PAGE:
You can park on the road here and follow the path which leads beside the water to a couple of hides. Only the one that overlooks the fields was open when we were last here (December 2014) but it was enough to afford some cover and shelter from the wind while taking photos of the nearest pool, although we didn’t see much in the way of birdlife during what was, admittedly, a fairly short visit – just a flock of geese flying overhead and a cute stonechat who flew away before I could catch him properly on camera.

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At Druridge Pools

If you’re able to gain access, the other hide appears to be larger and looks towards the lake. The Wildlife Trust website describes the bird-life as follows:

‘The lake supports large flocks of wintering wildfowl, mostly wigeon and teal but including goldeneye; wading birds feed along the shores. The two adjacent wet fields are very good feeding sites, especially for snipe, redshank and teal, along with occasional rarities such as pectoral sandpiper and black-winged stilt.’

Even if you don't see many birds this is an excellent place for photography, especially on a bright winter's day.

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Plant life at Druridge Pools, December

Druridge Country Park

At the northern end of the bay lies a country park (incidentally, the only part of Druridge where you have to pay for parking your car). It has a small visitor centre which provides information about the area in the form of quite simple display boards and a good range of leaflets. There are local interest books for sale, some child-friendly gift items and a friendly but far from fancy café, Cuddy’s.

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Visitor centre, inside and out

There are also the essential toilets, and plenty of picnic tables, some with views of the nearby lake, where you can take out items from the café or bring your own supplies to enjoy an al fresco meal or snack. Note though that the café and shop are only open at weekends and during school holidays, while the toilets and information area are open daily from 9.30am to 4.30pm. The visitor centre is wheelchair accessible, apart from the upper viewing floor which promises extensive views of the park but which we found disappointing.

Ladyburn Lake

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By Ladyburn Lake

Also in the country park is what I believe to be the largest of the string of lakes that lie just behind Druridge Bay, all formed from what were once open cast mining pits. This is Ladyburn Lake – not suitable for swimming but popular for boating (windsurfers and non-motorised boats only, for which permits are required, available at the visitor centre). Sailing, windsurfing and canoeing courses are held here in summer. No watersports are allowed in the autumn and winter to protect the birds.

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Black-headed gull (winter plumage)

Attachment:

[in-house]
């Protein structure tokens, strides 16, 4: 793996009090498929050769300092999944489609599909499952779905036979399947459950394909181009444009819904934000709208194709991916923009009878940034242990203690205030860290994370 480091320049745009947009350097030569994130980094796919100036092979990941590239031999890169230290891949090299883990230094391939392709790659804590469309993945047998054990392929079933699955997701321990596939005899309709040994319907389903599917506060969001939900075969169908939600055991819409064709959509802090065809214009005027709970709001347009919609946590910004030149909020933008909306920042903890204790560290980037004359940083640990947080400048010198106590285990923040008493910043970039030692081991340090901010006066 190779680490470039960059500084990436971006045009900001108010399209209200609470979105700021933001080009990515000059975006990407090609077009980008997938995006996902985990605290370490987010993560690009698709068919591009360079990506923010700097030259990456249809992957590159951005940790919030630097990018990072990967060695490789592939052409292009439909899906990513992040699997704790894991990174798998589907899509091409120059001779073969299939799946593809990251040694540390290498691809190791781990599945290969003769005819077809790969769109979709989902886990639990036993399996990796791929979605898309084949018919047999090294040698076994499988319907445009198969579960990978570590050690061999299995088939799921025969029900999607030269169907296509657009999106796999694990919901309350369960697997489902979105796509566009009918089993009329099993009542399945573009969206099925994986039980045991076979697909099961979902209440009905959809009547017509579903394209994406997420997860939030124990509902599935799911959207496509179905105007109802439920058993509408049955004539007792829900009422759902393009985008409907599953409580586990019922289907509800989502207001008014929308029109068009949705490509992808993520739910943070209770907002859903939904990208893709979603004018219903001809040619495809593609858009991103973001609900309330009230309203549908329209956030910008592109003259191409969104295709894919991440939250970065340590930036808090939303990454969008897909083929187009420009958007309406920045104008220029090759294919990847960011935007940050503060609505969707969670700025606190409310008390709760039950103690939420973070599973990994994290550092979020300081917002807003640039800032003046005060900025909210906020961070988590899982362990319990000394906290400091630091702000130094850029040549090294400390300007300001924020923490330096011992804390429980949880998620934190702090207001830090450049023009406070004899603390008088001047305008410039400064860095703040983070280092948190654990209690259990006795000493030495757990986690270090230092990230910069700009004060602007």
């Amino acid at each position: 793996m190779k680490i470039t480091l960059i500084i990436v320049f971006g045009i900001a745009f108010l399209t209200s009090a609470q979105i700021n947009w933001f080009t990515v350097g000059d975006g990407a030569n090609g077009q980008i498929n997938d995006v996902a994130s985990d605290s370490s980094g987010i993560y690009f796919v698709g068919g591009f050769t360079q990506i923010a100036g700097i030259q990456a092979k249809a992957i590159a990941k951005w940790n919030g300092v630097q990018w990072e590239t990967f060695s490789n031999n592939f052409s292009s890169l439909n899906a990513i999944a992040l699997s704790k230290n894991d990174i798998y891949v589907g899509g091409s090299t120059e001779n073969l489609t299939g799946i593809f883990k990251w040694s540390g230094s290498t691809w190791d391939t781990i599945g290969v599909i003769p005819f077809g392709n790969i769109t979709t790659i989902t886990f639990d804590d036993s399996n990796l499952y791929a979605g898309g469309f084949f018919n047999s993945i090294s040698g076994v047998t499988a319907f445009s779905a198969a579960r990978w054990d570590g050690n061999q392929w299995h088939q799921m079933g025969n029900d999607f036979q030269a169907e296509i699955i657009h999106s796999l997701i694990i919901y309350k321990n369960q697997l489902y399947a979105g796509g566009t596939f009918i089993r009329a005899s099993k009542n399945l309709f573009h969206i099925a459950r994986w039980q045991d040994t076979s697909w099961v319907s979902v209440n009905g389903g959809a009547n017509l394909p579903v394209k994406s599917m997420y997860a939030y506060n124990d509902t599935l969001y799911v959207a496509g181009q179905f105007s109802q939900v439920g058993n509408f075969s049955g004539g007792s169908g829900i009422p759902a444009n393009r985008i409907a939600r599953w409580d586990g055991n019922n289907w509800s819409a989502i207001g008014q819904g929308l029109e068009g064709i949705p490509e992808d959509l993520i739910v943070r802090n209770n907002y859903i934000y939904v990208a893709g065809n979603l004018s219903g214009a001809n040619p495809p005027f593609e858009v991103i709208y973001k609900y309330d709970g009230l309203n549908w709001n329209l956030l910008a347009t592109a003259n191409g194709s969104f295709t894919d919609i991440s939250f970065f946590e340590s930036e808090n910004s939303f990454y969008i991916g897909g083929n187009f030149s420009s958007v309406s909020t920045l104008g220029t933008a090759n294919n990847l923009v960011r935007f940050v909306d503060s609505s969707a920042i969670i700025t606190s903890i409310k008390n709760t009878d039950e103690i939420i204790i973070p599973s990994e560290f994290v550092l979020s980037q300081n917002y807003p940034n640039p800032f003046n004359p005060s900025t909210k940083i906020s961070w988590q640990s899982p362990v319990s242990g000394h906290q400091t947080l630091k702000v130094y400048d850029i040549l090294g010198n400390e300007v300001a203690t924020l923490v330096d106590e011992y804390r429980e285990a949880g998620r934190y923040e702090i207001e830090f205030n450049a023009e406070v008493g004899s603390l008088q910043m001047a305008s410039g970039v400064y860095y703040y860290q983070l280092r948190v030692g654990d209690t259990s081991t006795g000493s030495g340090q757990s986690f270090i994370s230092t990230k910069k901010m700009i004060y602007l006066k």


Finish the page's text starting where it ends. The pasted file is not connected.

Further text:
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Swan, and Black-headed gull

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Moorhen

You can walk right round the lake (approximately 2km or 1.5 miles). We haven’t done this yet (we ran out of time on our visit to this part of Druridge) but hope to do so soon. But we did spend some time down by the water photographing the very many birds which tend to congregate near the jetty, where they have learned to expect that visitors may feed them. On our visit here we saw swans; black-headed gulls (in their winter plumage so without the black heads that give them their name); coots; moorhens; mallards; Canada and white geese (and one Greylag); and wigeon.

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Cygnet

Posted by ToonSarah 06:04 Archived in United Kingdom Tagged lakes beaches birds wildlife views weather photography seas seabirds Comments (13)

Of kippers and castles

Craster and Dunstanburgh

Craster

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Sign on the old smoke house in Craster

Were it not for one thing there would be little to distinguish Craster from several other pretty Northumberland coastal villages. It has a small harbour with strong walls to shelter the boats from the North Sea, stone cottages clustered around, a pub, a couple of cafés … But as soon as you park in the car park on the edge of the village (which lies in a disused quarry by the way) and take the footpath between the houses to reach the centre, you can smell the distinctive Craster scent of smoking fish. For Craster is the home of the kipper, or smoked herring. The Robson family have been curing herrings here for over a hundred years, and still do so in the original 1856 smokehouse. You can taste this delicacy in their restaurant, as well as in other establishments around the village, but they are also exported around the country and beyond.

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In a Craster garden